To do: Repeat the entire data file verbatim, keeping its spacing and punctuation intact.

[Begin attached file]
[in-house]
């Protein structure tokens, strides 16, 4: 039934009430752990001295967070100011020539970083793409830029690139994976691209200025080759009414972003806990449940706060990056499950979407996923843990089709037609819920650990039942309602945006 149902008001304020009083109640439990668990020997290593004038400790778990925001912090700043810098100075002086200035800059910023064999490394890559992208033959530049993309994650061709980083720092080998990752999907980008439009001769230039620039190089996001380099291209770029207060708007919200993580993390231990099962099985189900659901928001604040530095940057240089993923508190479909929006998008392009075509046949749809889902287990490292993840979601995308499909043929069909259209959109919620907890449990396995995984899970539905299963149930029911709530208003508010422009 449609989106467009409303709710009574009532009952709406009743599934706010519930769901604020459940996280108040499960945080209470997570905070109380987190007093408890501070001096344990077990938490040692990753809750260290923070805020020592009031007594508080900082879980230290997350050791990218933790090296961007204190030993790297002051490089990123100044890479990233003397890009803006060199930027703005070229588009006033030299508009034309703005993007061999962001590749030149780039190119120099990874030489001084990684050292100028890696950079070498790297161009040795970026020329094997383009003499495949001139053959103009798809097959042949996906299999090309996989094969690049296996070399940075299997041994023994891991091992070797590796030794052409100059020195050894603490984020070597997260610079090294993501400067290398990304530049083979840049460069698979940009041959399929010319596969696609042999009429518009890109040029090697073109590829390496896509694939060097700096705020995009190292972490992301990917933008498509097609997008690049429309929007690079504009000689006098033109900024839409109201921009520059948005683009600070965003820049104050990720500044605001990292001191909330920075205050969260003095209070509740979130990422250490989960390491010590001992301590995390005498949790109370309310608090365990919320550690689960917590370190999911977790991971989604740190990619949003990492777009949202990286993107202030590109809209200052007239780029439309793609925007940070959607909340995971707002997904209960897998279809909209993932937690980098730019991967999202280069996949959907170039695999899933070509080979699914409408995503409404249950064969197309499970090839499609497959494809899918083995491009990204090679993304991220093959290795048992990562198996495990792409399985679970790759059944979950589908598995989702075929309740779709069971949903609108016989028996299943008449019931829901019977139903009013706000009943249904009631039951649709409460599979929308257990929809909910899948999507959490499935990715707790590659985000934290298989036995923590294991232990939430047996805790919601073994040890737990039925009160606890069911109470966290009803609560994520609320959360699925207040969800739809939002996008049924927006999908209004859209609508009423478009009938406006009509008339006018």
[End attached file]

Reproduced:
[in-house]
């Protein structure tokens, strides 16, 4: 039934009430752990001295967070100011020539970083793409830029690139994976691209200025080759009414972003806990449940706060990056499950979407996923843990089709037609819920650990039942309602945006 149902008001304020009083109640439990668990020997290593004038400790778990925001912090700043810098100075002086200035800059910023064999490394890559992208033959530049993309994650061709980083720092080998990752999907980008439009001769230039620039190089996001380099291209770029207060708007919200993580993390231990099962099985189900659901928001604040530095940057240089993923508190479909929006998008392009075509046949749809889902287990490292993840979601995308499909043929069909259209959109919620907890449990396995995984899970539905299963149930029911709530208003508010422009 449609989106467009409303709710009574009532009952709406009743599934706010519930769901604020459940996280108040499960945080209470997570905070109380987190007093408890501070001096344990077990938490040692990753809750260290923070805020020592009031007594508080900082879980230290997350050791990218933790090296961007204190030993790297002051490089990123100044890479990233003397890009803006060199930027703005070229588009006033030299508009034309703005993007061999962001590749030149780039190119120099990874030489001084990684050292100028890696950079070498790297161009040795970026020329094997383009003499495949001139053959103009798809097959042949996906299999090309996989094969690049296996070399940075299997041994023994891991091992070797590796030794052409100059020195050894603490984020070597997260610079090294993501400067290398990304530049083979840049460069698979940009041959399929010319596969696609042999009429518009890109040029090697073109590829390496896509694939060097700096705020995009190292972490992301990917933008498509097609997008690049429309929007690079504009000689006098033109900024839409109201921009520059948005683009600070965003820049104050990720500044605001990292001191909330920075205050969260003095209070509740979130990422250490989960390491010590001992301590995390005498949790109370309310608090365990919320550690689960917590370190999911977790991971989604740190990619949003990492777009949202990286993107202030590109809209200052007239780029439309793609925007940070959607909340995971707002997904209960897998279809909209993932937690980098730019991967999202280069996949959907170039695999899933070509080979699914409408995503409404249950064969197309499970090839499609497959494809899918083995491009990204090679993304991220093959290795048992990562198996495990792409399985679970790759059944979950589908598995989702075929309740779709069971949903609108016989028996299943008449019931829901019977139903009013706000009943249904009631039951649709409460599979929308257990929809909910899948999507959490499935990715707790590659985000934290298989036995923590294991232990939430047996805790919601073994040890737990039925009160606890069911109470966290009803609560994520609320959360699925207040969800739809939002996008049924927006999908209004859209609508009423478009009938406006009509008339006018």